Let’s pretend you are remodeling your kitchen. The first thing you might do is ask friends for referrals and get a few names. Next, you jump online to do some research about them.
And let’s suppose you find:
Based on what you see:
- Which company looks like it does higher-quality work?
- Does one look more experienced than the other?
- Are you confident each will be in business in a few years if issues arise?
- Who will most likely finish the work on time, not stranding you without a kitchen?
No, we are not suggesting that anyone choose a business based solely on its logo. But when a homeowner starts researching and comparing options, the image your business projects can grab her attention and direct her initial perceptions about the type of company you are. These are make-or-break perceptions—about your company’s size, success, reliability, financial stability, service and quality—all based on what the shopper sees. True, this process may not always be fair and reasonable, but it’s how we all operate. It is, after all, human nature.
You didn’t happen to answer “Boyd,” did you?
While Boyd may in fact be the better company, the hard wiring in our brain tells us otherwise, probably they’re not. They just don’t look “right.” This can happen any day, with most any company. And the hard lesson is, if you haven’t invested in a professional business identity, you are probably losing business to competitors that have.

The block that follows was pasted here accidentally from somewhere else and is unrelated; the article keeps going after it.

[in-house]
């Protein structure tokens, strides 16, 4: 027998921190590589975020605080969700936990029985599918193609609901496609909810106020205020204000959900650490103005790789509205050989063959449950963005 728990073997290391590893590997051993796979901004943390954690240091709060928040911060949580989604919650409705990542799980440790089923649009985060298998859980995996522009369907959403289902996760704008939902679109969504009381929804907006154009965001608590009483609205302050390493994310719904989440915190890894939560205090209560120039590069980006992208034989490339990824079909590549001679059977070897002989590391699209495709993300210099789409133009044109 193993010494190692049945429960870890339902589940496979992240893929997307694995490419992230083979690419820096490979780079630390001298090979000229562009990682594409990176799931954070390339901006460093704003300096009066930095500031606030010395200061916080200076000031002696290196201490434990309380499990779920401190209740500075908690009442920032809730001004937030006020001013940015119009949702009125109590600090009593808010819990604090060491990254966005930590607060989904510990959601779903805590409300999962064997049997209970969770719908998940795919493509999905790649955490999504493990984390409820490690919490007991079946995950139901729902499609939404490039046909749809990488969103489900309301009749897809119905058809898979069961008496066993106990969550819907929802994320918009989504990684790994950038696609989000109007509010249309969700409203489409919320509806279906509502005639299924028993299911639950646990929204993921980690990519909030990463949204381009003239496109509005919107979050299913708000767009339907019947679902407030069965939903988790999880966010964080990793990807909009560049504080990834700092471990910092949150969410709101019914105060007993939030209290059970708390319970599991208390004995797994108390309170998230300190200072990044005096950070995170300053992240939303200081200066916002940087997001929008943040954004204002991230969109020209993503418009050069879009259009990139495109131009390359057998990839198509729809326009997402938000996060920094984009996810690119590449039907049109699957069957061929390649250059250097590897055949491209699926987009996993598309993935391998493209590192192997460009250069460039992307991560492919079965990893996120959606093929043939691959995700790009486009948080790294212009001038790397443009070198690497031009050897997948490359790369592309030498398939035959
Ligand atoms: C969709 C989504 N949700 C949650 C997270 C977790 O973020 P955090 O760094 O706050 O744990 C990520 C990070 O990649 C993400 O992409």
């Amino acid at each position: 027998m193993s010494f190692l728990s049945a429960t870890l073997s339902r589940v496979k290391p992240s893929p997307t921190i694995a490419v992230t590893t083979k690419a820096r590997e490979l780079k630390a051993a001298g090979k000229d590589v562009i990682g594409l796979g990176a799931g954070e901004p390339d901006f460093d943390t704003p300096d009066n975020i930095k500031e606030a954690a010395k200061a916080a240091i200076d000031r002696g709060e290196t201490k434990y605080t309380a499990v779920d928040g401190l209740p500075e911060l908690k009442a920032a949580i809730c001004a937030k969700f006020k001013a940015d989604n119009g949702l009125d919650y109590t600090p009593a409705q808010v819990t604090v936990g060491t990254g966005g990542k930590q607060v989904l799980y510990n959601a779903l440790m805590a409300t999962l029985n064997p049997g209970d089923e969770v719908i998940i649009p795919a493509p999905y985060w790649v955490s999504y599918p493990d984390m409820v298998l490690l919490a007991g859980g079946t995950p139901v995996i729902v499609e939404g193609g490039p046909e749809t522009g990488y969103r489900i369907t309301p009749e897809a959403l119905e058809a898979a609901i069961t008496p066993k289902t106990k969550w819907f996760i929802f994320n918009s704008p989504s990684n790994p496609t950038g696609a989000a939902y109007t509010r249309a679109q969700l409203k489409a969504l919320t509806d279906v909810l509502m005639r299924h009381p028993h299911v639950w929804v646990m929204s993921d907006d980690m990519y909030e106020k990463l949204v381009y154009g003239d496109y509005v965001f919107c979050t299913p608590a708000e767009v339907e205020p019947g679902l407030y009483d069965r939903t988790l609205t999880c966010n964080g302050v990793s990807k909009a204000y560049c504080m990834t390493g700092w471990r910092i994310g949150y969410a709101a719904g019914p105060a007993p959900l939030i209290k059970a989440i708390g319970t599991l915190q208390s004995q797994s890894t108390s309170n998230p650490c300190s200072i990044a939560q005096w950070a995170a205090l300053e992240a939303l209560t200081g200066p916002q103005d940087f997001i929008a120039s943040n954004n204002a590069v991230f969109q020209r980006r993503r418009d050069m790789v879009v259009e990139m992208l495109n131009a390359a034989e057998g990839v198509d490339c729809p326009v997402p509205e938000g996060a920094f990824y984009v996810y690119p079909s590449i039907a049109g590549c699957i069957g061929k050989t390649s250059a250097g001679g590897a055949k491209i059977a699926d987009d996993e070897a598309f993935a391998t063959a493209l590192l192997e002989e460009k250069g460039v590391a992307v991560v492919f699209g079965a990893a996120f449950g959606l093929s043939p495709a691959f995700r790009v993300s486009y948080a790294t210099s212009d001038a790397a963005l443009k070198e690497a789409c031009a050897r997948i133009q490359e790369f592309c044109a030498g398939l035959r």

The ones that have made a proper investment look appealing, and there is inherent credibility in the effort and expenditure required to look that way. People see them as established & professional. That builds trust. Conversely, companies like Boyd are seen as higher risk and less reliable. Boyd will have to compete on price to win business because our gut tells us they are not as good or dependable. In order for us to go with (i.e., gamble on) them, we’ll expect a much lower price.
Few companies want clients like that.